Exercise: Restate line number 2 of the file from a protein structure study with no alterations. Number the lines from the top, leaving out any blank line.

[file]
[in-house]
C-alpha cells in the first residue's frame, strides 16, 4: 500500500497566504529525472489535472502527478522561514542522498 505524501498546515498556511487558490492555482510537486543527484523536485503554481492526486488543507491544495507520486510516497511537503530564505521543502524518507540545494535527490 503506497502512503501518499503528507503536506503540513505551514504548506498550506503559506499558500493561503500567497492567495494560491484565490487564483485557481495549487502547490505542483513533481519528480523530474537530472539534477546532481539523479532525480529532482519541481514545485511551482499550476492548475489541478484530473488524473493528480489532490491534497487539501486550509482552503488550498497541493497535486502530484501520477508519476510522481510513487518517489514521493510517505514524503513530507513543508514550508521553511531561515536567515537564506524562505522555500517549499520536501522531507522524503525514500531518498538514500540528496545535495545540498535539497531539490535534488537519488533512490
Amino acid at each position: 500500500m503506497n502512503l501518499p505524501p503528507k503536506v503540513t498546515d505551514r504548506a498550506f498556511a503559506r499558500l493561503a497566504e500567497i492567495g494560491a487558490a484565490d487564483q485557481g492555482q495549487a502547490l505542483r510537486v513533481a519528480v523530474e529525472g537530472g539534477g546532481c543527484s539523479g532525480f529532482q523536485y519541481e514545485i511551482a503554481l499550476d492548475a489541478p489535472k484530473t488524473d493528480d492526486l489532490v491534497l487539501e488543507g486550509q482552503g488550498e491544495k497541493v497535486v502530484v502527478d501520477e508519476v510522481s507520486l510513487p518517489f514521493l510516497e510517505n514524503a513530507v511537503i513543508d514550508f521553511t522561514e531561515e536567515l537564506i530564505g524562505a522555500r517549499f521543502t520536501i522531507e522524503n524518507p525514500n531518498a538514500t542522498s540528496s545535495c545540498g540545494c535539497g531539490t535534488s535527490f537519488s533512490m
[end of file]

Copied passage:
C-alpha cells in the first residue's frame, strides 16, 4: 500500500497566504529525472489535472502527478522561514542522498 505524501498546515498556511487558490492555482510537486543527484523536485503554481492526486488543507491544495507520486510516497511537503530564505521543502524518507540545494535527490 503506497502512503501518499503528507503536506503540513505551514504548506498550506503559506499558500493561503500567497492567495494560491484565490487564483485557481495549487502547490505542483513533481519528480523530474537530472539534477546532481539523479532525480529532482519541481514545485511551482499550476492548475489541478484530473488524473493528480489532490491534497487539501486550509482552503488550498497541493497535486502530484501520477508519476510522481510513487518517489514521493510517505514524503513530507513543508514550508521553511531561515536567515537564506524562505522555500517549499520536501522531507522524503525514500531518498538514500540528496545535495545540498535539497531539490535534488537519488533512490